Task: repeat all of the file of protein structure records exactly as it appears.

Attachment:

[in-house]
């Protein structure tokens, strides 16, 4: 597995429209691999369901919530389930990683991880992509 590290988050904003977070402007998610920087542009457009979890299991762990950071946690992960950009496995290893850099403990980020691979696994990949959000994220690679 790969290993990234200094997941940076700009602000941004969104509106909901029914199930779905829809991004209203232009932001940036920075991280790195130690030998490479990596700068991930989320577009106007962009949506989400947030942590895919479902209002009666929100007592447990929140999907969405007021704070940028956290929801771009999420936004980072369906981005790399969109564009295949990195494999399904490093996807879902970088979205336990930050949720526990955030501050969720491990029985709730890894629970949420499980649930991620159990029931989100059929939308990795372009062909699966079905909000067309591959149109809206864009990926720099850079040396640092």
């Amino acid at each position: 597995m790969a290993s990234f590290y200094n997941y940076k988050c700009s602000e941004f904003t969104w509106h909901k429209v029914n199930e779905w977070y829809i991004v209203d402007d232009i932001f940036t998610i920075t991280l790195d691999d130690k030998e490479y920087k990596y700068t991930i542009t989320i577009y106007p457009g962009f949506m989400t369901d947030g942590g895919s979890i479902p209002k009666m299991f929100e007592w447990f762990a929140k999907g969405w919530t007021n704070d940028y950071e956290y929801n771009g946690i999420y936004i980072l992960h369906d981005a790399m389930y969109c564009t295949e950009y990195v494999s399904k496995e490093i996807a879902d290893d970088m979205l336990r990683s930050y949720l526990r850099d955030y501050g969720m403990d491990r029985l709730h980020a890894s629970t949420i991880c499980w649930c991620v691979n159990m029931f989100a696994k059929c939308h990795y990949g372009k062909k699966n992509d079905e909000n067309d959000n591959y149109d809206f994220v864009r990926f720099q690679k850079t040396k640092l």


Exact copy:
[in-house]
């Protein structure tokens, strides 16, 4: 597995429209691999369901919530389930990683991880992509 590290988050904003977070402007998610920087542009457009979890299991762990950071946690992960950009496995290893850099403990980020691979696994990949959000994220690679 790969290993990234200094997941940076700009602000941004969104509106909901029914199930779905829809991004209203232009932001940036920075991280790195130690030998490479990596700068991930989320577009106007962009949506989400947030942590895919479902209002009666929100007592447990929140999907969405007021704070940028956290929801771009999420936004980072369906981005790399969109564009295949990195494999399904490093996807879902970088979205336990930050949720526990955030501050969720491990029985709730890894629970949420499980649930991620159990029931989100059929939308990795372009062909699966079905909000067309591959149109809206864009990926720099850079040396640092």
């Amino acid at each position: 597995m790969a290993s990234f590290y200094n997941y940076k988050c700009s602000e941004f904003t969104w509106h909901k429209v029914n199930e779905w977070y829809i991004v209203d402007d232009i932001f940036t998610i920075t991280l790195d691999d130690k030998e490479y920087k990596y700068t991930i542009t989320i577009y106007p457009g962009f949506m989400t369901d947030g942590g895919s979890i479902p209002k009666m299991f929100e007592w447990f762990a929140k999907g969405w919530t007021n704070d940028y950071e956290y929801n771009g946690i999420y936004i980072l992960h369906d981005a790399m389930y969109c564009t295949e950009y990195v494999s399904k496995e490093i996807a879902d290893d970088m979205l336990r990683s930050y949720l526990r850099d955030y501050g969720m403990d491990r029985l709730h980020a890894s629970t949420i991880c499980w649930c991620v691979n159990m029931f989100a696994k059929c939308h990795y990949g372009k062909k699966n992509d079905e909000n067309d959000n591959y149109d809206f994220v864009r990926f720099q690679k850079t040396k640092l």